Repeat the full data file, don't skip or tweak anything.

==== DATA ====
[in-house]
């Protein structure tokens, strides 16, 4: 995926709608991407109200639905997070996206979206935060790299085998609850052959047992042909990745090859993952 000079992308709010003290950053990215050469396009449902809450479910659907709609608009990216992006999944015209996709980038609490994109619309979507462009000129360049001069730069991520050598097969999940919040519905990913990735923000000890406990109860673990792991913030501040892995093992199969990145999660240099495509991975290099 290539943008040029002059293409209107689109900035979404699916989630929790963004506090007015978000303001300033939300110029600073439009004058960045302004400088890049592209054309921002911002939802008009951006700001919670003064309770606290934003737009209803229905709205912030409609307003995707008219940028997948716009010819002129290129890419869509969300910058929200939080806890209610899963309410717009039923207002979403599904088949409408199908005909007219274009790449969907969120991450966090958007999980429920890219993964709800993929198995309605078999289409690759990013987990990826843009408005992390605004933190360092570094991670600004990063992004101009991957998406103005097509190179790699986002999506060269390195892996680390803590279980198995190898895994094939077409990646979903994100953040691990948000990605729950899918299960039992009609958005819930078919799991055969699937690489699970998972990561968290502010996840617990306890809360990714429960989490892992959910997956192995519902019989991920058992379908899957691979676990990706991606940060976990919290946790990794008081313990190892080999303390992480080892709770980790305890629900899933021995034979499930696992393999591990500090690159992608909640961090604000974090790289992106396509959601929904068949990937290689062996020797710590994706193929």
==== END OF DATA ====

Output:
[in-house]
């Protein structure tokens, strides 16, 4: 995926709608991407109200639905997070996206979206935060790299085998609850052959047992042909990745090859993952 000079992308709010003290950053990215050469396009449902809450479910659907709609608009990216992006999944015209996709980038609490994109619309979507462009000129360049001069730069991520050598097969999940919040519905990913990735923000000890406990109860673990792991913030501040892995093992199969990145999660240099495509991975290099 290539943008040029002059293409209107689109900035979404699916989630929790963004506090007015978000303001300033939300110029600073439009004058960045302004400088890049592209054309921002911002939802008009951006700001919670003064309770606290934003737009209803229905709205912030409609307003995707008219940028997948716009010819002129290129890419869509969300910058929200939080806890209610899963309410717009039923207002979403599904088949409408199908005909007219274009790449969907969120991450966090958007999980429920890219993964709800993929198995309605078999289409690759990013987990990826843009408005992390605004933190360092570094991670600004990063992004101009991957998406103005097509190179790699986002999506060269390195892996680390803590279980198995190898895994094939077409990646979903994100953040691990948000990605729950899918299960039992009609958005819930078919799991055969699937690489699970998972990561968290502010996840617990306890809360990714429960989490892992959910997956192995519902019989991920058992379908899957691979676990990706991606940060976990919290946790990794008081313990190892080999303390992480080892709770980790305890629900899933021995034979499930696992393999591990500090690159992608909640961090604000974090790289992106396509959601929904068949990937290689062996020797710590994706193929």